A new study from Kings College London reports that COVID-19 can actually trigger the onset of diabetes in healthy patients and cause unusual complications in patients with pre-existing diabetes.
A team of experts involved in an international research initiative, the CoviDiab Registry project, has now established a Global Registry to document all new cases of COVID-19 patients with diabetes.
The goal of the Registry is to analyze the manifestations of diabetes in patients with COVID-19, and to identify the best strategies for treatment and monitoring, even after the pandemic.
Stephanie Amiel is a professor of Diabetes Research at King’s and a co-investigator of the CoviDiab Registry project.
“The registry focuses on routinely collected clinical data that will help us examine insulin secretory capacity, insulin resistance and autoimmune antibody status to understand how COVID-19 related diabetes develops, its natural history and best management,” said Professor Amiel. “Studying COVID-19-related diabetes may uncover novel mechanisms of disease.”
As many as 30 percent of patients who have died from COVID-19 had diabetes. The latest research has produced evidence of a bi-directional relationship between the two conditions. While diabetes increases the risk of developing a severe and life-threatening infection, COVID-19 is linked to new-onset cases and unusual metabolic complications of pre-existing diabetes.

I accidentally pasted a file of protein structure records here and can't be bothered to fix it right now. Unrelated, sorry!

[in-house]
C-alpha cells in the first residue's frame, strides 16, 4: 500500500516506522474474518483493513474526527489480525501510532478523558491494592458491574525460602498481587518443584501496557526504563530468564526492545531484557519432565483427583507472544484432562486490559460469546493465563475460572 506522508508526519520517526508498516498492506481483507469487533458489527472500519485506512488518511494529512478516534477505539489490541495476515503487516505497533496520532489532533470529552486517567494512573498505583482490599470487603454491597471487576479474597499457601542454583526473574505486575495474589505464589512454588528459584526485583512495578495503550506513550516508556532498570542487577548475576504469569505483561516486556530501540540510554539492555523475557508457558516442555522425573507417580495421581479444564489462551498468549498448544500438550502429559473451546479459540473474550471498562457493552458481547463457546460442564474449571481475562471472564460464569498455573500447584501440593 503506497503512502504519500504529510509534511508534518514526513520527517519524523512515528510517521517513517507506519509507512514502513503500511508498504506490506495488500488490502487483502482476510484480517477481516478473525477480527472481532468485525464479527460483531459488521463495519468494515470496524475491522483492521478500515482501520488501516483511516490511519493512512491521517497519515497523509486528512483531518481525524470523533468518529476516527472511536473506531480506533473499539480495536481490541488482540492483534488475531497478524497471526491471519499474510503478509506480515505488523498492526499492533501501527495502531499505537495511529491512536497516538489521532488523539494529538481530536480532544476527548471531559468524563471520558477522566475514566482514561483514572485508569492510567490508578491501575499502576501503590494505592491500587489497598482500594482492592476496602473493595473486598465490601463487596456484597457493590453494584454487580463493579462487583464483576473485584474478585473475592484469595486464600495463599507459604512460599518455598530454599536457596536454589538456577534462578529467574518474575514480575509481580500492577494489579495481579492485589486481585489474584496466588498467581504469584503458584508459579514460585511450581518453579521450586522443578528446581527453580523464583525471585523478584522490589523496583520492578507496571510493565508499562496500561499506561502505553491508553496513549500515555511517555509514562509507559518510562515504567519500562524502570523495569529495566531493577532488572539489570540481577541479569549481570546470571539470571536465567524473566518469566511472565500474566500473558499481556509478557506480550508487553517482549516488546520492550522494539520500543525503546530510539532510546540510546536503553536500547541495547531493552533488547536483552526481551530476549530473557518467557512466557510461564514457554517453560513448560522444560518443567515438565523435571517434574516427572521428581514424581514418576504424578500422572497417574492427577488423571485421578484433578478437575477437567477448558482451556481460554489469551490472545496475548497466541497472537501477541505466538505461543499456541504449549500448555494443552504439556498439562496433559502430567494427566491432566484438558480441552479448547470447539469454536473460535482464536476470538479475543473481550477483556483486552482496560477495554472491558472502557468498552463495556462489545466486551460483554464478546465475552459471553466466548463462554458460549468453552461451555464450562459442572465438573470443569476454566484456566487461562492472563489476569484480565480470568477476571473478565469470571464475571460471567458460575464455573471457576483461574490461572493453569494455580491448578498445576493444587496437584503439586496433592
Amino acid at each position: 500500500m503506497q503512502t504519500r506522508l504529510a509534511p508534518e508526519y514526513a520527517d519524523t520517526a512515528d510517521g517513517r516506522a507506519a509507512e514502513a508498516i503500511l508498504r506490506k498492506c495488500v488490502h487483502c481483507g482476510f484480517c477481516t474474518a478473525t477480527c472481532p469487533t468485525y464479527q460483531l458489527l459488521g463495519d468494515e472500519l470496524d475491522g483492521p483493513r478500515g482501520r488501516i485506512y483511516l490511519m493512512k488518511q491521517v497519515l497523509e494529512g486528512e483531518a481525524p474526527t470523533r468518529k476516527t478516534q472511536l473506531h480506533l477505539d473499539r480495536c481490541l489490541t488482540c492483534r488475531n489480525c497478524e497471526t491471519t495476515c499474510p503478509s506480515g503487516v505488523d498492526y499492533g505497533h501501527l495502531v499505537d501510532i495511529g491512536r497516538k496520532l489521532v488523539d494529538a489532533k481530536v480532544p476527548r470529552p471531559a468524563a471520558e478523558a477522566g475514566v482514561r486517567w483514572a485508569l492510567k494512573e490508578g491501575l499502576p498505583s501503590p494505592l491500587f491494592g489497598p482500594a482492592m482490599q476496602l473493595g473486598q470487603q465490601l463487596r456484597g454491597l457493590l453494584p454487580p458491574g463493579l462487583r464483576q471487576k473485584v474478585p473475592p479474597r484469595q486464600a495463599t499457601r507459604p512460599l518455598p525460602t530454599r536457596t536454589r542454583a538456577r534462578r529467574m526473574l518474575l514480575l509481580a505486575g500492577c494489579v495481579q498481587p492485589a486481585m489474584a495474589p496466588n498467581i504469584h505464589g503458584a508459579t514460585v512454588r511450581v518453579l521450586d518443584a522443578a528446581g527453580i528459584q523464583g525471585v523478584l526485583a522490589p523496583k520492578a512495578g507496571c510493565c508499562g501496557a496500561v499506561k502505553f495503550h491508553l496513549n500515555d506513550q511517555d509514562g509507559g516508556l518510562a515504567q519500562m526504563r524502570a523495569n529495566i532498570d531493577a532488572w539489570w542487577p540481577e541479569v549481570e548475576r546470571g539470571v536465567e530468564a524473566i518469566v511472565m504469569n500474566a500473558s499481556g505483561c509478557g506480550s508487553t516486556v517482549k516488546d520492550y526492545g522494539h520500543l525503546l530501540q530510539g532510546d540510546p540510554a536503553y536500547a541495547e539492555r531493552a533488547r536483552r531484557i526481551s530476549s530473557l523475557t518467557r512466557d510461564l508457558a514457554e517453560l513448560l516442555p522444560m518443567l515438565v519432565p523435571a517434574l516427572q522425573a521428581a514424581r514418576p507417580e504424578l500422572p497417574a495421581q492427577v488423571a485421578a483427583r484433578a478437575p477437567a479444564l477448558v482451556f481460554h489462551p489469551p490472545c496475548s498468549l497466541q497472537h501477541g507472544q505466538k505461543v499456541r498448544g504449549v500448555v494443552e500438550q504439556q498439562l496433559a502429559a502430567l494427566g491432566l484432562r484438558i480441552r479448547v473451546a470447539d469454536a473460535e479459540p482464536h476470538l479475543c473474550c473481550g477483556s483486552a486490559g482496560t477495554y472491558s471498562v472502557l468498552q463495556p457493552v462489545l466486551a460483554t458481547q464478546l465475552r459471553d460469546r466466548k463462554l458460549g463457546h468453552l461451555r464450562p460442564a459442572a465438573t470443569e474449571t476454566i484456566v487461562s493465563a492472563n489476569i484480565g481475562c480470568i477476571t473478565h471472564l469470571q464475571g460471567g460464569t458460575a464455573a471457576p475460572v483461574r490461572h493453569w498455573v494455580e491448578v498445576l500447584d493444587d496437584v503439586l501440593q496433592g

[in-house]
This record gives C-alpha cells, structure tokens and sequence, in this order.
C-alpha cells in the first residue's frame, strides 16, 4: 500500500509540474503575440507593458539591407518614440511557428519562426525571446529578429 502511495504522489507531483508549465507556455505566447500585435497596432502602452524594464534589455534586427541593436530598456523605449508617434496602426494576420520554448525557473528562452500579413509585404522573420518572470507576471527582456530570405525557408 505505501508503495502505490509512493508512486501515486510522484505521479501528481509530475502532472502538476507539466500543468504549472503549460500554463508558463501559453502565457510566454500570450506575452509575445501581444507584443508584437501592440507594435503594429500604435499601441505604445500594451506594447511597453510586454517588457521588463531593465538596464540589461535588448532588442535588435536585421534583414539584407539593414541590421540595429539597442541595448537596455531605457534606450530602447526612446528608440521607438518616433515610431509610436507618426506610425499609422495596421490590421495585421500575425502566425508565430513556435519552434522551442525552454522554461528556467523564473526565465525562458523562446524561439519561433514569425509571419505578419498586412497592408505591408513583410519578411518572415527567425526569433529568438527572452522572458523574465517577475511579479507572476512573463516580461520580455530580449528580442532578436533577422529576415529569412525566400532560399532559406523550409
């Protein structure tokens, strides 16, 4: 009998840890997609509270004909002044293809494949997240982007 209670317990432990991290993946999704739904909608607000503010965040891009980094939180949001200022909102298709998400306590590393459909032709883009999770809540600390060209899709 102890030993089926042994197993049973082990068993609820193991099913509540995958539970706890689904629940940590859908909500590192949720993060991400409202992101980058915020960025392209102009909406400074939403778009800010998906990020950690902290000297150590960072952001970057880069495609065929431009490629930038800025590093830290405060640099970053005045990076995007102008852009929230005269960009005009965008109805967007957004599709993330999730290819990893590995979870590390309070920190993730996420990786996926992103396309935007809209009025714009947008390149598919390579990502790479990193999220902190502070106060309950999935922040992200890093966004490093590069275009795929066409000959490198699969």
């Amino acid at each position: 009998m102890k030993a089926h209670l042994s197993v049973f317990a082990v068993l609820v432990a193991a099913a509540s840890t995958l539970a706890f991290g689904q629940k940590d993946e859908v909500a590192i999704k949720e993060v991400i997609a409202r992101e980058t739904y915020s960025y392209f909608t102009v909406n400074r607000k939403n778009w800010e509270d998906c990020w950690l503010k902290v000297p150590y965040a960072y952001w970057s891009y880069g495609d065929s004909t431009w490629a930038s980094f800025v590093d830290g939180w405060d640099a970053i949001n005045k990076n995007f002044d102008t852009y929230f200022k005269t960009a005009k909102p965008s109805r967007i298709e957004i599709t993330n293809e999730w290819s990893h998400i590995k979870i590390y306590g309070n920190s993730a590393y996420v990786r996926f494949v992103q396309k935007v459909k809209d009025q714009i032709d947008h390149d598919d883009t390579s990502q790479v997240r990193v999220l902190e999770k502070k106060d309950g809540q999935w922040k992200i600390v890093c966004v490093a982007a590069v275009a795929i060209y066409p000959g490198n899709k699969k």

Francesco Rubino is a professor of Metabolic Surgery at King’s and co-lead investigator of the CoviDiab Registry project.
“Diabetes is one of the most prevalent chronic diseases and we are now realizing the consequences of the inevitable clash between two pandemics,” said Professor Rubino.
“Given the short period of human contact with this new coronavirus, the exact mechanism by which the virus influences glucose metabolism is still unclear and we don’t know whether the acute manifestation of diabetes in these patients represent classic type 1, type 2 or possibly a new form of diabetes.”
The findings of previous studies suggest that ACE-2, the protein that is exploited by SARS-Cov-2 to gain initial entry into human cells, may also provide a gateway for the virus to disrupt the production or activity of insulin.
The ACE2 protein is not only present in the lungs, but also in organs and tissues that are involved in glucose metabolism such as the pancreas, small intestine, fat tissue, liver, and kidneys. Experts theorize that by entering these tissues, the virus may cause multiple and complex dysfunctions of glucose metabolism.
Paul Zimmet is a professor of Diabetes at Monash University and co-lead investigator in the CoviDiab Registry project.
“We don’t yet know the magnitude of the new onset diabetes in COVID-19 and if it will persist or resolve after the infection; and if so, whether or not or COVID-19 increases risk of future diabetes,” said Professor Zimmet. “By establishing this Global Registry, we are calling on the international medical community to rapidly share relevant clinical observations that can help answer these questions”.
The study is published in the New England Journal of Medicine.
By Chrissy Sexton, Earth.com Staff Writer